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Toyota's lending unit stuck drivers with extra costs and "knowingly tarnished" their credit reports

The auto lending arm of Japanese automaker Toyota illegally added insurance products on car loans, then purposely made removing those policies difficult for thousands of borrowers, a federal consumer watchdog agency said Monday.  

The Consumer Financial Protection Bureau (CFPB) also accused Toyota Motor Credit Corporation of taking too long to issue refunds for those insurance lines once customers cancelled them. As a result, Toyota has agreed to pay a $60 million fine, $48 million of which will go directly to customers.  

Employees at Toyota dealerships often tacked on guaranteed asset protection and credit life and accidental health insurance policies, which added between $700 and $2,500 extra to each auto loan, CFPB officials said. Employees lied about those insurance products being mandatory or rushed borrowers through the paperwork, the agency said. That allowed Toyota to tack on higher finance charges to car loans, the agency said. 

"Thousands of consumers complained to Toyota Motor Credit that dealers had lied about whether these products were mandatory, included them on contracts without the borrowers' knowledge, or rushed through paperwork to hide buried terms," the CFPB said. "Nevertheless, Toyota Motor Credit devised a scheme to retain the revenue from these products by making it extremely cumbersome to cancel, and then failed to provide proper refunds for consumers who succeeded in cancelling."

Customer made to run "obstacle courses"

Toyota Motor Credit "made borrowers run through obstacle courses to cancel unwanted services, and tarnished their credit reports," CFPB Director Rohit Chopra said in a statement Monday. 

Customers who wanted to remove those policies were told to call a special hotline, where representatives were instructed to persuade borrowers not to cancel them, the CFPB said. Hotline representatives would only cancel the products after a customer had asked three times, while also requiring them to submit cancellation requests in writing, according to regulators. 

The CFPB didn't disclose how long Toyota had engaged in the practices, but said that more than 118,000 customer calls were funneled to the hotline between 2016 and 2021. Some customers who canceled the insurance policies and requested a refund were not given the correct amount back, CFPB officials said.  

The CFPB also said Toyota submitted false information to credit reporting agencies, reporting that some customers were behind on their leased car payments even though they had already returned the vehicle. Toyota didn't make an effort to correct the information once errors were spotted, the agency added. 

Consumer advocacy groups applauded the CFPB for bringing attention to Toyota's practices.

"Toyota Motor Credit kept customers trapped by paying for products they didn't want and delayed providing refunds to those who managed to jump through hoops to escape," Mike Litt, consumer campaign director for U.S. Public Interest Research Group, told CBS MoneyWatch. "This is exactly what the CFPB was set up to rescue consumers from."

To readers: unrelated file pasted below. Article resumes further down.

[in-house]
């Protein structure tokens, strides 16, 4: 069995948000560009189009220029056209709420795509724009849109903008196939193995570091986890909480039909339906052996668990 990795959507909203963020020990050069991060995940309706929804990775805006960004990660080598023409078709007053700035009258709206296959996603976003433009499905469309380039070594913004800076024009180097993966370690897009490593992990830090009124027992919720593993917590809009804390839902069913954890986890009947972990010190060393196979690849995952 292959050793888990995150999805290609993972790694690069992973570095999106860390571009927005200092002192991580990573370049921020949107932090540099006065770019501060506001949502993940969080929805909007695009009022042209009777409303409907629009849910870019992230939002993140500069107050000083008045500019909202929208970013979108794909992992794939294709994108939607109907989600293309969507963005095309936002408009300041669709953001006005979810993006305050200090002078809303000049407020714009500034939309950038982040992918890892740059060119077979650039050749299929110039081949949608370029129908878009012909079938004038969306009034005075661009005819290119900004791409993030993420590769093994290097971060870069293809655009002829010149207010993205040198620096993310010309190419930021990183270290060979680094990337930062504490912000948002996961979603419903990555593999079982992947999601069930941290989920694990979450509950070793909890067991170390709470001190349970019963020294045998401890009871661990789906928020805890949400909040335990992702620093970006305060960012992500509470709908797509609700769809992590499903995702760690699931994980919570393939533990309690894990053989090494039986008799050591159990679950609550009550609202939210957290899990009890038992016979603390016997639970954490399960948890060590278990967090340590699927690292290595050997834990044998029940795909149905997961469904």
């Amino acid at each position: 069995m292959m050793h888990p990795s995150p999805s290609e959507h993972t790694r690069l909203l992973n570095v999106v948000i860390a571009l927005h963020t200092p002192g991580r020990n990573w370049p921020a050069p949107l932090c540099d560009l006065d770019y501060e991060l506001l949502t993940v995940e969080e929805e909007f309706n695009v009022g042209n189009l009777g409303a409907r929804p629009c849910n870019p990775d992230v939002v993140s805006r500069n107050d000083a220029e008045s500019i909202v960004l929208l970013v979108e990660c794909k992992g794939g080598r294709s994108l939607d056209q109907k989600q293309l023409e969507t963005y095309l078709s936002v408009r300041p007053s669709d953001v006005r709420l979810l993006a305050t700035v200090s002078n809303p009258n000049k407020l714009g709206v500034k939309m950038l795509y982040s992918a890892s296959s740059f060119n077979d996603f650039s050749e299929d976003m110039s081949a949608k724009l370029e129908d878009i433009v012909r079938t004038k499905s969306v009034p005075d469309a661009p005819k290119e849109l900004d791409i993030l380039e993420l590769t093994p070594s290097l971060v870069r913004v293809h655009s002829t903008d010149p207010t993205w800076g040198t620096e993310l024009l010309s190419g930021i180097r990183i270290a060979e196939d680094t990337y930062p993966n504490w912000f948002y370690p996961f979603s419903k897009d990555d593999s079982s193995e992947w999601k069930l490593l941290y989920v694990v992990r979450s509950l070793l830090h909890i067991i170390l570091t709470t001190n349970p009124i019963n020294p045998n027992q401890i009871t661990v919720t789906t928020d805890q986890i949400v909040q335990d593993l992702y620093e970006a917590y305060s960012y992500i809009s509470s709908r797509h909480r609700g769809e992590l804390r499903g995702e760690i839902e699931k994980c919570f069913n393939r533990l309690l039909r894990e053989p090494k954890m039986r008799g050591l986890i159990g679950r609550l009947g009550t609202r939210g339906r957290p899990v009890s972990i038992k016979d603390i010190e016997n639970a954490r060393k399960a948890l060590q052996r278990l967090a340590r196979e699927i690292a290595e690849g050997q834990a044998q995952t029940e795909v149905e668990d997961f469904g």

Toyota "actively made consumers' lives worse" and made them pay what amounted to junk fees, said Erin Witte, consumer protection director at the Consumer Federation of America. 

"Auto is the largest source of non-mortgage consumer debt in the country, and the CFPB's case is a painful reminder of exactly why we need regulators to pay close attention to what is happening in this marketplace," Witte told CBS MoneyWatch. 

Toyota's alleged practices violated the Consumer Financial Protection Act and the Fair Credit Reporting Act, CFPB officials said. 

"Given the growing burdens of auto loan payments on Americans, we will continue to pursue large auto lenders that cheat their customers," Chopra said. 

More Americans falling behind on car payments

Toyota said Monday it agreed to terms with the CFPB without admitting to any wrongdoing. 

"In most instances, [Toyota Motor Credit] has already addressed the areas of concern cited by the bureau," the company said in a statement to CBS MoneyWatch. "We will continue to enhance our practices to deliver the best possible customer experiences."

Toyota's fine comes as more Americans are struggling to keep up with car payments. Recent data from Fitch Ratings found that 6.1% of subprime borrowers were delinquent, or at least 60 days past due, on their auto loan as of September — the highest share recorded by the credit rating agency since it first started tracking the figure in 1994. 

All told, Americans carried a total of $20 billion in auto loan debt in the second quarter this year, according to the most recent data from the Federal Reserve Bank of New York. 

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